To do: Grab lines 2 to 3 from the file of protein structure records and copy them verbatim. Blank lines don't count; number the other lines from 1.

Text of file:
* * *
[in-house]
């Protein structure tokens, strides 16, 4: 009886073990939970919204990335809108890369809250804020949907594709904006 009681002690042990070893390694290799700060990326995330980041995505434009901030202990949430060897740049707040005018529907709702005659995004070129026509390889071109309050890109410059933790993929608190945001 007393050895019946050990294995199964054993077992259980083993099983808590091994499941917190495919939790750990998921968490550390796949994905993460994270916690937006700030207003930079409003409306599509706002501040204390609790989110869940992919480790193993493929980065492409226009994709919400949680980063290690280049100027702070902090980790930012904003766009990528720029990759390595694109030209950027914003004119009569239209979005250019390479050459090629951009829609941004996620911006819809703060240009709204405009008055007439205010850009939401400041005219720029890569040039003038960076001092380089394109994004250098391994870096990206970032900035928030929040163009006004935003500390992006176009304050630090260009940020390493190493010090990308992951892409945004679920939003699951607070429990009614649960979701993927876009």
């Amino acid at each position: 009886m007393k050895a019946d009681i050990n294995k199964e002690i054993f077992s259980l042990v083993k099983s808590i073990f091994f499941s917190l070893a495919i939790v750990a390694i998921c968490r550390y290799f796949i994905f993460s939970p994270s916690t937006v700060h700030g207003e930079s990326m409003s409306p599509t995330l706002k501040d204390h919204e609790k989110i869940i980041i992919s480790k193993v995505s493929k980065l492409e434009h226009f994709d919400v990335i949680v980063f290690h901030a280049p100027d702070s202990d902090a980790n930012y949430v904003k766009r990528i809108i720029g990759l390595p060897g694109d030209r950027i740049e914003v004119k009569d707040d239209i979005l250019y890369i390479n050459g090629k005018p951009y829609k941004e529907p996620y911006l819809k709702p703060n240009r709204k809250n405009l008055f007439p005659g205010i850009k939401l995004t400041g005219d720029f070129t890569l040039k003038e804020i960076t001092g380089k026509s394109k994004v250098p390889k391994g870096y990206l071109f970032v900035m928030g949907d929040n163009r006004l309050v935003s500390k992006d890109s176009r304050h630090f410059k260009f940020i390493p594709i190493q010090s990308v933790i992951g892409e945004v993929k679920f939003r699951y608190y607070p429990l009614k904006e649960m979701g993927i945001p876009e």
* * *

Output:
């Protein structure tokens, strides 16, 4: 009886073990939970919204990335809108890369809250804020949907594709904006 009681002690042990070893390694290799700060990326995330980041995505434009901030202990949430060897740049707040005018529907709702005659995004070129026509390889071109309050890109410059933790993929608190945001 007393050895019946050990294995199964054993077992259980083993099983808590091994499941917190495919939790750990998921968490550390796949994905993460994270916690937006700030207003930079409003409306599509706002501040204390609790989110869940992919480790193993493929980065492409226009994709919400949680980063290690280049100027702070902090980790930012904003766009990528720029990759390595694109030209950027914003004119009569239209979005250019390479050459090629951009829609941004996620911006819809703060240009709204405009008055007439205010850009939401400041005219720029890569040039003038960076001092380089394109994004250098391994870096990206970032900035928030929040163009006004935003500390992006176009304050630090260009940020390493190493010090990308992951892409945004679920939003699951607070429990009614649960979701993927876009």
């Amino acid at each position: 009886m007393k050895a019946d009681i050990n294995k199964e002690i054993f077992s259980l042990v083993k099983s808590i073990f091994f499941s917190l070893a495919i939790v750990a390694i998921c968490r550390y290799f796949i994905f993460s939970p994270s916690t937006v700060h700030g207003e930079s990326m409003s409306p599509t995330l706002k501040d204390h919204e609790k989110i869940i980041i992919s480790k193993v995505s493929k980065l492409e434009h226009f994709d919400v990335i949680v980063f290690h901030a280049p100027d702070s202990d902090a980790n930012y949430v904003k766009r990528i809108i720029g990759l390595p060897g694109d030209r950027i740049e914003v004119k009569d707040d239209i979005l250019y890369i390479n050459g090629k005018p951009y829609k941004e529907p996620y911006l819809k709702p703060n240009r709204k809250n405009l008055f007439p005659g205010i850009k939401l995004t400041g005219d720029f070129t890569l040039k003038e804020i960076t001092g380089k026509s394109k994004v250098p390889k391994g870096y990206l071109f970032v900035m928030g949907d929040n163009r006004l309050v935003s500390k992006d890109s176009r304050h630090f410059k260009f940020i390493p594709i190493q010090s990308v933790i992951g892409e945004v993929k679920f939003r699951y608190y607070p429990l009614k904006e649960m979701g993927i945001p876009e």